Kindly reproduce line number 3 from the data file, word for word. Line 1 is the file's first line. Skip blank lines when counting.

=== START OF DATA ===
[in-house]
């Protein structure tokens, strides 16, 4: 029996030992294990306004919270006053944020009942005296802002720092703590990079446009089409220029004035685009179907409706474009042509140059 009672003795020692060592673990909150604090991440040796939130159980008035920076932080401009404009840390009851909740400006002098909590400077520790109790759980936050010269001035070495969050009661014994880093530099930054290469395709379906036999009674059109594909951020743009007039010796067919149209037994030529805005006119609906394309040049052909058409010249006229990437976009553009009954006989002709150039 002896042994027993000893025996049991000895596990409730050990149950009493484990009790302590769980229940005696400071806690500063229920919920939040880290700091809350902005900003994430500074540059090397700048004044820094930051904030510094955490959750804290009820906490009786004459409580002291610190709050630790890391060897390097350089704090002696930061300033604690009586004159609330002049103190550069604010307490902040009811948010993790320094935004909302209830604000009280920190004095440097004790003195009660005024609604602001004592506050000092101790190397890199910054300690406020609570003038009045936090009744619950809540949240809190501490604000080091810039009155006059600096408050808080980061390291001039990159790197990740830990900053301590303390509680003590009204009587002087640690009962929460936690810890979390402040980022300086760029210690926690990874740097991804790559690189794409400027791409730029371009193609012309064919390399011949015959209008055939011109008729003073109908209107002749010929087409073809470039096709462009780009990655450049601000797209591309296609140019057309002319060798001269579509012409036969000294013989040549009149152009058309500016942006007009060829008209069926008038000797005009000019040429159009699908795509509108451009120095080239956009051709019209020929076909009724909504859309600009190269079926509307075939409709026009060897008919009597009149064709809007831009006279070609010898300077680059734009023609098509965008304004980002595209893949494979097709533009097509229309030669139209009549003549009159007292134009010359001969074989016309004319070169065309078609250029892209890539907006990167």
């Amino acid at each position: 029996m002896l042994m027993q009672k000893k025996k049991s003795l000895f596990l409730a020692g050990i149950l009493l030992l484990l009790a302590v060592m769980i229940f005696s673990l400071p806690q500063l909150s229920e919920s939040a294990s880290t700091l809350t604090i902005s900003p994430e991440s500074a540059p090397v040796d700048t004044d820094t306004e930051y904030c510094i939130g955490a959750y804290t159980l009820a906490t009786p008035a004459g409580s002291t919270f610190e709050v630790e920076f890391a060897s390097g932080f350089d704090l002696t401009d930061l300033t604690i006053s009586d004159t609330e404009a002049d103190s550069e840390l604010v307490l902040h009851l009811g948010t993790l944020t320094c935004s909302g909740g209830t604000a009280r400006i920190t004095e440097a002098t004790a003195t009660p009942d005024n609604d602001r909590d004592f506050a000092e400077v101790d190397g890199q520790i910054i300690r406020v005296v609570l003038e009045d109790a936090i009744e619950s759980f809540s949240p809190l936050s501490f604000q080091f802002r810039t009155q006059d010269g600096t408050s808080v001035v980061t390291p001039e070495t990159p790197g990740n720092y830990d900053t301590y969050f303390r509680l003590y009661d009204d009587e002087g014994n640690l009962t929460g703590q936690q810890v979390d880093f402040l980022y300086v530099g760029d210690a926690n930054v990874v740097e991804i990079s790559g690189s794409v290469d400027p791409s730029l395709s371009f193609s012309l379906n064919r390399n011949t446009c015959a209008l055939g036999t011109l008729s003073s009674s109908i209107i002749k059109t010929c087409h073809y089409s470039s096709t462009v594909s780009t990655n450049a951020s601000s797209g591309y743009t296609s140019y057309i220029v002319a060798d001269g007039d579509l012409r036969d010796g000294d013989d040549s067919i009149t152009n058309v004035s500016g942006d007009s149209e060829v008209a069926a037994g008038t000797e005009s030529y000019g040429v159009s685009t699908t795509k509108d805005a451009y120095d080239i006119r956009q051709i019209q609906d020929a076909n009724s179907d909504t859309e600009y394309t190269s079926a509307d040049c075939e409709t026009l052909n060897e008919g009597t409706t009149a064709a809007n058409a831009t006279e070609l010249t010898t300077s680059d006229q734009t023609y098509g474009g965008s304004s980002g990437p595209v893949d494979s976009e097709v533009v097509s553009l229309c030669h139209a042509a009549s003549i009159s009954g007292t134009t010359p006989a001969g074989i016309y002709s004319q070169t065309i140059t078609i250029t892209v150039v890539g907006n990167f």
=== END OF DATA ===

């Amino acid at each position: 029996m002896l042994m027993q009672k000893k025996k049991s003795l000895f596990l409730a020692g050990i149950l009493l030992l484990l009790a302590v060592m769980i229940f005696s673990l400071p806690q500063l909150s229920e919920s939040a294990s880290t700091l809350t604090i902005s900003p994430e991440s500074a540059p090397v040796d700048t004044d820094t306004e930051y904030c510094i939130g955490a959750y804290t159980l009820a906490t009786p008035a004459g409580s002291t919270f610190e709050v630790e920076f890391a060897s390097g932080f350089d704090l002696t401009d930061l300033t604690i006053s009586d004159t609330e404009a002049d103190s550069e840390l604010v307490l902040h009851l009811g948010t993790l944020t320094c935004s909302g909740g209830t604000a009280r400006i920190t004095e440097a002098t004790a003195t009660p009942d005024n609604d602001r909590d004592f506050a000092e400077v101790d190397g890199q520790i910054i300690r406020v005296v609570l003038e009045d109790a936090i009744e619950s759980f809540s949240p809190l936050s501490f604000q080091f802002r810039t009155q006059d010269g600096t408050s808080v001035v980061t390291p001039e070495t990159p790197g990740n720092y830990d900053t301590y969050f303390r509680l003590y009661d009204d009587e002087g014994n640690l009962t929460g703590q936690q810890v979390d880093f402040l980022y300086v530099g760029d210690a926690n930054v990874v740097e991804i990079s790559g690189s794409v290469d400027p791409s730029l395709s371009f193609s012309l379906n064919r390399n011949t446009c015959a209008l055939g036999t011109l008729s003073s009674s109908i209107i002749k059109t010929c087409h073809y089409s470039s096709t462009v594909s780009t990655n450049a951020s601000s797209g591309y743009t296609s140019y057309i220029v002319a060798d001269g007039d579509l012409r036969d010796g000294d013989d040549s067919i009149t152009n058309v004035s500016g942006d007009s149209e060829v008209a069926a037994g008038t000797e005009s030529y000019g040429v159009s685009t699908t795509k509108d805005a451009y120095d080239i006119r956009q051709i019209q609906d020929a076909n009724s179907d909504t859309e600009y394309t190269s079926a509307d040049c075939e409709t026009l052909n060897e008919g009597t409706t009149a064709a809007n058409a831009t006279e070609l010249t010898t300077s680059d006229q734009t023609y098509g474009g965008s304004s980002g990437p595209v893949d494979s976009e097709v533009v097509s553009l229309c030669h139209a042509a009549s003549i009159s009954g007292t134009t010359p006989a001969g074989i016309y002709s004319q070169t065309i140059t078609i250029t892209v150039v890539g907006n990167f």